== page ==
WHAT DOES INDEPENDENT LIVING SKILLS INCORPORATE?
Living independently for the first time can be overwhelming. With CLE supports, students are introduced to the responsibilities of managing all aspect of their lives while living on their own for the first time. While students live in an apartment with a roommate, they receive instruction in the areas of financial management, personal hygiene, health and wellness, community access, and with public transportation mobility training. ILS services are based upon each student’s individual trajectory, rather than a one size fits all approach. We recognize that all of our students are working to explore living away from home and it is our role to guide them as they build confidence and competency in all aspects of daily living.
Setting the Stage for Success
Why is it essential to consider ILS programming as a student role as a student and employee?
The ability to successfully develop Independent Living Skills transcends across many environments including home, community, school and the workplace. Oftentimes we are asked: why it would be necessary to have ILS skills a part of a students programming? The answer is simple, we see daily, how compromised ILS skills in interfere with the ability to be successful in other arenas of ones life. For example:
- An established independent morning routine affects being on time
- Proper hygiene influences peer acceptance
- Medication adherence affects overall health and focus
- Adequate nutrition compromises stamina
- Planning and organizing challenges affect adhering to a schedule and executing all tasks
Beyond the Daily Activities
Why would I need additional help when I feel like I have a grasp of my activities of daily living?
A large part of ILS skills is commonly associated with activities of daily living such as cooking, cleaning, doing laundry and managing personal hygiene; we see those as foundational skills and just the start of living on their own. Our comprehensive ILS Inventory covers nine different areas of independent living which extends to higher level skills outside of the home such as transportation, community resources, legal issues and citizenship, housing and emergency skills. In addition, a Financial Inventory tracks progress over time in learning financial literacy skills, one of the areas parents share with us they have the greatest level of concern over their students independence.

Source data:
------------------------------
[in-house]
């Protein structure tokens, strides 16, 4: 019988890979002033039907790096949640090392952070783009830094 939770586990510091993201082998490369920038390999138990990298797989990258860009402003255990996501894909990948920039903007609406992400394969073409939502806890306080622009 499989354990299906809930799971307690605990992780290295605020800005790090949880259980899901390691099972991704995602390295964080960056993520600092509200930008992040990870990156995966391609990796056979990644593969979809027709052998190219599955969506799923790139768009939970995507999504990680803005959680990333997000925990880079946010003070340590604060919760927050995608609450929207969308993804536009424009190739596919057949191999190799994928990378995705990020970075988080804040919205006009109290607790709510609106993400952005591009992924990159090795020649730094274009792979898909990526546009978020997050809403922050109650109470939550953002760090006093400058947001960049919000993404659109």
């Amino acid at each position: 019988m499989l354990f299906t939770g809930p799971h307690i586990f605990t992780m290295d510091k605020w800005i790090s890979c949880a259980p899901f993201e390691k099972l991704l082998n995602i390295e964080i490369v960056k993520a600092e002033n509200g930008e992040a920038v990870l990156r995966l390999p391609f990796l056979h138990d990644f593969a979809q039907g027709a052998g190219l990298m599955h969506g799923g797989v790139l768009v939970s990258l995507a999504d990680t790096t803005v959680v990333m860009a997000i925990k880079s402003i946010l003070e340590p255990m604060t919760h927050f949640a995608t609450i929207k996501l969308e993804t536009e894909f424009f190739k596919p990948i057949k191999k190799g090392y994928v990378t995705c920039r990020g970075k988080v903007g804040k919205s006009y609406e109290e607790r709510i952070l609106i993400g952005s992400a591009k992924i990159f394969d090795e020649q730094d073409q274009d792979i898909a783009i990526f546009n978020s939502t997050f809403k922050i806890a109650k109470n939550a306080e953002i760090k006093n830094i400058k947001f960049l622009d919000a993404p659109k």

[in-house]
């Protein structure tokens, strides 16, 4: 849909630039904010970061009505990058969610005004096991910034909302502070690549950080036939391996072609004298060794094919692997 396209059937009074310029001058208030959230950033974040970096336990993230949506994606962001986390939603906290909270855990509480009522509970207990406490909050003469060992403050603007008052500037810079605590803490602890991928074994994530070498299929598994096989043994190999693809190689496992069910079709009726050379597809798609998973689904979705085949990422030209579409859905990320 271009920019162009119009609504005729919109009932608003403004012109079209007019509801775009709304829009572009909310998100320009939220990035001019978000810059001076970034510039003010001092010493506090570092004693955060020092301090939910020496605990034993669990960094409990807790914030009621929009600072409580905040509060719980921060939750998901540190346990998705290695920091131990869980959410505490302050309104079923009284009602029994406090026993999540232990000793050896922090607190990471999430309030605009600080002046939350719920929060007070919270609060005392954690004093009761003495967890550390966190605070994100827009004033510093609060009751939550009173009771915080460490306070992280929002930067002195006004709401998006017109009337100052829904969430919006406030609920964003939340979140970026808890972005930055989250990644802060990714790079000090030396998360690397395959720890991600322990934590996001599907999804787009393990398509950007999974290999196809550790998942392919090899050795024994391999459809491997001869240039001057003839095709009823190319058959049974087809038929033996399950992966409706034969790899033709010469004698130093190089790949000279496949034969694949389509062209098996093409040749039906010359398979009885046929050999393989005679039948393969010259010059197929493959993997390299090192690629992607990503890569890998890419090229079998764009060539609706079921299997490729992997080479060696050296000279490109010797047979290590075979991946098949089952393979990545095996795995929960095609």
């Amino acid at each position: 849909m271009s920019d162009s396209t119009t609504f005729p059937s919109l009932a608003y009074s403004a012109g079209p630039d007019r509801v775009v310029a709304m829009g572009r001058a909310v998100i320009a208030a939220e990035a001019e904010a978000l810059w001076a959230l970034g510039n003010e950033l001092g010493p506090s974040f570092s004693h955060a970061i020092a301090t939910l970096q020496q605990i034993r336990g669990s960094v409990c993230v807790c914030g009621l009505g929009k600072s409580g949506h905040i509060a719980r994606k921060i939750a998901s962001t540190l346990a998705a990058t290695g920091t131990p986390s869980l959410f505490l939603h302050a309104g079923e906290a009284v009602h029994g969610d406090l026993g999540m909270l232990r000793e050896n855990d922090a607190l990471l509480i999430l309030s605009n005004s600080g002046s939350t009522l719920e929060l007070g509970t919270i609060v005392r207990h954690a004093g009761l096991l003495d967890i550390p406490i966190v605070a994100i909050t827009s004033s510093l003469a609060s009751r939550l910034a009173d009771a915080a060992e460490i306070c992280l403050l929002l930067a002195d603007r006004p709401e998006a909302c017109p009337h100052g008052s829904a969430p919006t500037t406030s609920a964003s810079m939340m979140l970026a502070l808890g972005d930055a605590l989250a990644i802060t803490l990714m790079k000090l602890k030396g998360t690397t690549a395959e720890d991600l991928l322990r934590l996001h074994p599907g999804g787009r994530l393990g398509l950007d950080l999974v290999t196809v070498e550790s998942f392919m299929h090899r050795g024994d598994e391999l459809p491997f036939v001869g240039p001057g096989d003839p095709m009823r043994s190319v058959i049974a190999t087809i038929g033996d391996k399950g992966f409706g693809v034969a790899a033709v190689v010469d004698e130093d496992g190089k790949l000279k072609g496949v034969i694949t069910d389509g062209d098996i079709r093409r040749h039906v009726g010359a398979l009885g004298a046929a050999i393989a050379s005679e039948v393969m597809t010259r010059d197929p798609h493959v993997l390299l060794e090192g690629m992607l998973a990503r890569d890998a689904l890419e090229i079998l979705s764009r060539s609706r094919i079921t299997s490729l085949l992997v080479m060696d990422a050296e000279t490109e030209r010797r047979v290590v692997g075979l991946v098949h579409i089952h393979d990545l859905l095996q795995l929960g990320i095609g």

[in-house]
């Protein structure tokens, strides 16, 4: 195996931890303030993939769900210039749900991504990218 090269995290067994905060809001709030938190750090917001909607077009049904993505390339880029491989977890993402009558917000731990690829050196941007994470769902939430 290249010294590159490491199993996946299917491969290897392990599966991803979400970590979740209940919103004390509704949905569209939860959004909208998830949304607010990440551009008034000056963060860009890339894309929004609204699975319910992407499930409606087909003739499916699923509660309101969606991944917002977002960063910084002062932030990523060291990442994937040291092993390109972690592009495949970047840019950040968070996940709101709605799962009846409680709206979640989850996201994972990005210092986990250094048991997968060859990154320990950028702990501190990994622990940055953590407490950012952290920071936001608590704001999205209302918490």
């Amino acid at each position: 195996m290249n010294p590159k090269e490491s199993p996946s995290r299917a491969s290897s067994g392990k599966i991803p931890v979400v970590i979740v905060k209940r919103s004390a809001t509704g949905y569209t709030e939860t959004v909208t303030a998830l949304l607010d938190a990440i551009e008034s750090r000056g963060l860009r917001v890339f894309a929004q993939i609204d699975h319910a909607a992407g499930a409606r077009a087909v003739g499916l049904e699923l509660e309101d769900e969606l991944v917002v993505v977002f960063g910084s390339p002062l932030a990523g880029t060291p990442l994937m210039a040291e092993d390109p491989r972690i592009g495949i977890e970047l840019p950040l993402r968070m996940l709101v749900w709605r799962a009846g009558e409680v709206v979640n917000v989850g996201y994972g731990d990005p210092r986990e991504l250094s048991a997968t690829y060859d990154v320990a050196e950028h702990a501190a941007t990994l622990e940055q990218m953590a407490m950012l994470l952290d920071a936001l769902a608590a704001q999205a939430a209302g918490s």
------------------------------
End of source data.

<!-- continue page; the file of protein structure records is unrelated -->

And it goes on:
ILS is not just about the knowledge of knowing about each skill, it can be about having the organizational skills and higher order thinking to negotiate new situations, execute them accurately and generalize across settings. Demonstration of skills that were routine at home may not occur immediately in a new setting and require re-teaching. Generalizing skills to a new setting can be a challenge for skills previously learned at home, and those they learn at CLE and it is our role to guide them through this.
Creating a supportive and safe setting
How do I know if living in an apartment provides the right level of support and safety?
Apartment living provides an incomparable learning setting for our students and provides meaningful educational opportunities for college age students. In contrast to living in a dormitory, apartment living allows for exposure to a greater set of skills to manage and exposure to more skills that mirror life after college.
To maintain comfort and safety, students live with a roommate at an apartment near campus along with other CLE students and a Resident Advisor (RA). While CLE is not a 24/7 program, students can access the RA or on-call staff support as needed to address daily and unique situations that arise from forgetting your keys to needing assistance when you are sick.
All individuals utilize various types of supports within their family, friends and community to support being successful independently. In a persons household you may divide chores, bill paying, errands, or cooking based on each family members strengths and ability to contribute. For a person with disabilities, learning to live on their own the same reflection can take place to identify which aspects of daily living will be truly independent vs those which may require ongoing coaching or support by others.
Nobody has to be completely independent; independence is a term relative to maximizing ones ability to use their own skills but also having recognition to lean on others for particular areas of their life.